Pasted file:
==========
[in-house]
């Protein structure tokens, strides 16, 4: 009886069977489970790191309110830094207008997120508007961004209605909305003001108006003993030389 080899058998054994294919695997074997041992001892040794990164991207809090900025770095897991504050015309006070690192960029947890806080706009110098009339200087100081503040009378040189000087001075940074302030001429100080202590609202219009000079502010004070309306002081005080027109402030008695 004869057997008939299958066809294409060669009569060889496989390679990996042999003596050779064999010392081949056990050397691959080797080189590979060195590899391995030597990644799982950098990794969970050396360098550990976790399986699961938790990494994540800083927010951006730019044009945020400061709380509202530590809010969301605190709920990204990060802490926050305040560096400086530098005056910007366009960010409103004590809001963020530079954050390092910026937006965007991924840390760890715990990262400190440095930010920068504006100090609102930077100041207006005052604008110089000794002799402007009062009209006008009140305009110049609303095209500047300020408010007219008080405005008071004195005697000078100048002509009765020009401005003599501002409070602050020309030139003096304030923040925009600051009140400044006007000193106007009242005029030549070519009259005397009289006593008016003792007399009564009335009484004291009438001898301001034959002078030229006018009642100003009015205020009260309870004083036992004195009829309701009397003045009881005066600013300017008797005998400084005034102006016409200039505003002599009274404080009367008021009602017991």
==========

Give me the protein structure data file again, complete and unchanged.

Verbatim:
[in-house]
């Protein structure tokens, strides 16, 4: 009886069977489970790191309110830094207008997120508007961004209605909305003001108006003993030389 080899058998054994294919695997074997041992001892040794990164991207809090900025770095897991504050015309006070690192960029947890806080706009110098009339200087100081503040009378040189000087001075940074302030001429100080202590609202219009000079502010004070309306002081005080027109402030008695 004869057997008939299958066809294409060669009569060889496989390679990996042999003596050779064999010392081949056990050397691959080797080189590979060195590899391995030597990644799982950098990794969970050396360098550990976790399986699961938790990494994540800083927010951006730019044009945020400061709380509202530590809010969301605190709920990204990060802490926050305040560096400086530098005056910007366009960010409103004590809001963020530079954050390092910026937006965007991924840390760890715990990262400190440095930010920068504006100090609102930077100041207006005052604008110089000794002799402007009062009209006008009140305009110049609303095209500047300020408010007219008080405005008071004195005697000078100048002509009765020009401005003599501002409070602050020309030139003096304030923040925009600051009140400044006007000193106007009242005029030549070519009259005397009289006593008016003792007399009564009335009484004291009438001898301001034959002078030229006018009642100003009015205020009260309870004083036992004195009829309701009397003045009881005066600013300017008797005998400084005034102006016409200039505003002599009274404080009367008021009602017991």